Data & Research

Rare Cancer Data & Research

Browse below to explore the types of data RareCan uses and the types of research we support with your data

Rare Can cer Data & Research

Types of data & analyses we use

Cancer Data & Analysis
Cancer Clinical Data

Clinical Data

Clinical data includes basic information such as the age and gender of a person with cancer as well as more details about the way in which they were diagnosed and treated and how they responded to any treatment that they were given.

Tumour Data

Data about the tumour includes a description of its appearance under the microscope obtained from the NHS lab where it was analysed. This provides a histological diagnosis. This can also provide important information about how likely a tumour is to grow and spread.

Rare Cancer Genetic Data

Genetic Data

One of the key things we will be doing is collecting data about your tumour and your normal DNA. These data are really important to enable us to support research as researchers often target specific gene mutations or specific chemical signals in tumours.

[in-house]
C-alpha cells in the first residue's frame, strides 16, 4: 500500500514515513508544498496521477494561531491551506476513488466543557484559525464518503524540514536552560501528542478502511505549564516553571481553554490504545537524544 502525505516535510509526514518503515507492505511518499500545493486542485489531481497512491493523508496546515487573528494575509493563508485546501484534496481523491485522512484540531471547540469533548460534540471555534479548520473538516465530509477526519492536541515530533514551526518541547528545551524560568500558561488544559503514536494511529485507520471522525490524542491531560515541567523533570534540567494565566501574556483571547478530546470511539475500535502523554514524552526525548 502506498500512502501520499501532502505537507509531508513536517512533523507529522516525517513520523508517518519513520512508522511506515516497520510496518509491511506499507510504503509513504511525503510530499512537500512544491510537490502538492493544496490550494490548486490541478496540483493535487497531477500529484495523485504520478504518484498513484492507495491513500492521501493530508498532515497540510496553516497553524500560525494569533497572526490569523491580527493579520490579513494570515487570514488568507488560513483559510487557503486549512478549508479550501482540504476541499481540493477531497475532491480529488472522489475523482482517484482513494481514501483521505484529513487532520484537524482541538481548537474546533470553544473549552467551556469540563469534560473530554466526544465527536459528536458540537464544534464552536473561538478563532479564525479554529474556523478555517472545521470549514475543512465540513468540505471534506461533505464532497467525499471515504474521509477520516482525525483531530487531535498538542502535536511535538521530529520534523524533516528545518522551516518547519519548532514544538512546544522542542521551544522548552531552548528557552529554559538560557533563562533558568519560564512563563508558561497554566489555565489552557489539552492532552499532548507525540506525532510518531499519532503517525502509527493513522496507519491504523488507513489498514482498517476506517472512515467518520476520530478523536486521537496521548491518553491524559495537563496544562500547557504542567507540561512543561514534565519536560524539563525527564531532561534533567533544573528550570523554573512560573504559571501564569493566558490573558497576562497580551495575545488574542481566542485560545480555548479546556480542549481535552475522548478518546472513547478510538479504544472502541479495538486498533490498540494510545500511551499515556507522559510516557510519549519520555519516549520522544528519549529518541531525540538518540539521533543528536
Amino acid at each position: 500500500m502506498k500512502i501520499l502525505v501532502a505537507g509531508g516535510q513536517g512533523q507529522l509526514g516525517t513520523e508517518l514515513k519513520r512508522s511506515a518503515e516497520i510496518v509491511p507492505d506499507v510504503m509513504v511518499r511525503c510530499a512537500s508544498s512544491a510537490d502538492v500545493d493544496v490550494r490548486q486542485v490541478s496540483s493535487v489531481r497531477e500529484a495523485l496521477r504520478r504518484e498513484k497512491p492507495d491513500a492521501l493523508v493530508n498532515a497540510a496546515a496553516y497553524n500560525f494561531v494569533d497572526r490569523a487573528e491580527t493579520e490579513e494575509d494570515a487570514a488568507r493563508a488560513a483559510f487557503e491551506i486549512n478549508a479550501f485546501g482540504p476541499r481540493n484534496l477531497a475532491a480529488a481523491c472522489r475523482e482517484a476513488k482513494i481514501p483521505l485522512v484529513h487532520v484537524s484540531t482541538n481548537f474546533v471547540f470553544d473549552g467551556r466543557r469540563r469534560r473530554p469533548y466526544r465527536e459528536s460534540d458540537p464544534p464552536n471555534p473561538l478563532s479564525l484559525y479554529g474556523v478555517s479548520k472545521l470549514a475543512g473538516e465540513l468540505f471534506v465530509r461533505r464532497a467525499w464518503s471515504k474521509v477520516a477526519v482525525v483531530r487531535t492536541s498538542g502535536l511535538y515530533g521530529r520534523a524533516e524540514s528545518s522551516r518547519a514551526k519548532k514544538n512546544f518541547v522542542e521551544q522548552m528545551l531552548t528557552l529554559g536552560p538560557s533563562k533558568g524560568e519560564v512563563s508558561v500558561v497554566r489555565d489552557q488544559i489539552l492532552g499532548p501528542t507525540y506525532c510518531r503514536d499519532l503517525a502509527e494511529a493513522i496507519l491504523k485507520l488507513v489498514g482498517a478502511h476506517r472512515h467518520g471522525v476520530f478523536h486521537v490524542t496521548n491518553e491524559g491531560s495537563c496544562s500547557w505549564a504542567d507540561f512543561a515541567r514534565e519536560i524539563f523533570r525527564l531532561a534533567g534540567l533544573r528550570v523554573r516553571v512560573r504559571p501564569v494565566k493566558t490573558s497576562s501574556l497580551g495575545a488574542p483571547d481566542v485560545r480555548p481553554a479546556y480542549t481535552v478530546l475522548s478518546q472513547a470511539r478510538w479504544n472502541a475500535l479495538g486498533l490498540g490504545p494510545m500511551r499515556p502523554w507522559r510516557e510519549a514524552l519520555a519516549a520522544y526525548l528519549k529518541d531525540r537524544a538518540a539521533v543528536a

Types of data & analyses we use

Types of Cancer Research

Clinical Trials

RareCan will help researchers to find enough participants in order for a clinical trial to produce meaningful results. Most new approaches will involve the use of drugs but in some cases RareCan may be able to help in the development of a new surgical treatment.

Cancer Translational Studies

Translational Studies

Translational studies bridge the gap between basic research, using cells grown in the laboratory or animals, and clinical trials. Translational research helps to identify new drug targets and ways to diagnose and monitor cancer. For this to be possible, researchers must be able to access tumour samples obtained from patients with cancer – left over after a diagnosis has been made.


RareCan will be able to facilitate a wide range of studies in addition to clinical trials and translational research. For example, it will be possible to identify members who are willing to complete questionnaires about their quality of life or their experience of diagnosis and treatment. It will also be possible to use the RareCan database to guide policy makers on the best allocation of NHS resources.